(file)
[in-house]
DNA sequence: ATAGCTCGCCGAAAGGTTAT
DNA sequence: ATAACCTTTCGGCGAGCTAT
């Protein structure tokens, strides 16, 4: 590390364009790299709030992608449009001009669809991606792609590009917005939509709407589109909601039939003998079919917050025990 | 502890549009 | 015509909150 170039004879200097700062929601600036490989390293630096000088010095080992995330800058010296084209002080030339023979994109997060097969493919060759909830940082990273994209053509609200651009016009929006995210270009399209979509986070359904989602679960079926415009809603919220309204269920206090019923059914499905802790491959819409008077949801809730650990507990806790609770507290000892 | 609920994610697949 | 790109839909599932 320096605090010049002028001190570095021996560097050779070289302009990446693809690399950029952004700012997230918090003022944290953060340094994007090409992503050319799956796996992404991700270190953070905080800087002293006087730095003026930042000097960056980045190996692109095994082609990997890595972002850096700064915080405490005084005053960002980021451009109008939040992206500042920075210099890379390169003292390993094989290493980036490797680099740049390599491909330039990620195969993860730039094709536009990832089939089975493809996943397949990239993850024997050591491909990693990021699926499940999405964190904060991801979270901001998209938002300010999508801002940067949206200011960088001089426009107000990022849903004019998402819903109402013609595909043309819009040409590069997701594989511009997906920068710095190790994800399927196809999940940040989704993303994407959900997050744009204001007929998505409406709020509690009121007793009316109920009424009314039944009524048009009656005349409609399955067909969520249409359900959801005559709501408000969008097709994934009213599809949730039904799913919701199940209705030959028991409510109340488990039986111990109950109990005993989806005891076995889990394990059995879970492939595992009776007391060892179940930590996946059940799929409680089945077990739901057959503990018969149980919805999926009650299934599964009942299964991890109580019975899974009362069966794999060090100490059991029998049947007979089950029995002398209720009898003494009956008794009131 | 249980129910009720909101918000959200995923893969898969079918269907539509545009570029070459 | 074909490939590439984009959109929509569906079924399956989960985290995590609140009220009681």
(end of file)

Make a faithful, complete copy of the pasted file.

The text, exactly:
[in-house]
DNA sequence: ATAGCTCGCCGAAAGGTTAT
DNA sequence: ATAACCTTTCGGCGAGCTAT
């Protein structure tokens, strides 16, 4: 590390364009790299709030992608449009001009669809991606792609590009917005939509709407589109909601039939003998079919917050025990 | 502890549009 | 015509909150 170039004879200097700062929601600036490989390293630096000088010095080992995330800058010296084209002080030339023979994109997060097969493919060759909830940082990273994209053509609200651009016009929006995210270009399209979509986070359904989602679960079926415009809603919220309204269920206090019923059914499905802790491959819409008077949801809730650990507990806790609770507290000892 | 609920994610697949 | 790109839909599932 320096605090010049002028001190570095021996560097050779070289302009990446693809690399950029952004700012997230918090003022944290953060340094994007090409992503050319799956796996992404991700270190953070905080800087002293006087730095003026930042000097960056980045190996692109095994082609990997890595972002850096700064915080405490005084005053960002980021451009109008939040992206500042920075210099890379390169003292390993094989290493980036490797680099740049390599491909330039990620195969993860730039094709536009990832089939089975493809996943397949990239993850024997050591491909990693990021699926499940999405964190904060991801979270901001998209938002300010999508801002940067949206200011960088001089426009107000990022849903004019998402819903109402013609595909043309819009040409590069997701594989511009997906920068710095190790994800399927196809999940940040989704993303994407959900997050744009204001007929998505409406709020509690009121007793009316109920009424009314039944009524048009009656005349409609399955067909969520249409359900959801005559709501408000969008097709994934009213599809949730039904799913919701199940209705030959028991409510109340488990039986111990109950109990005993989806005891076995889990394990059995879970492939595992009776007391060892179940930590996946059940799929409680089945077990739901057959503990018969149980919805999926009650299934599964009942299964991890109580019975899974009362069966794999060090100490059991029998049947007979089950029995002398209720009898003494009956008794009131 | 249980129910009720909101918000959200995923893969898969079918269907539509545009570029070459 | 074909490939590439984009959109929509569906079924399956989960985290995590609140009220009681």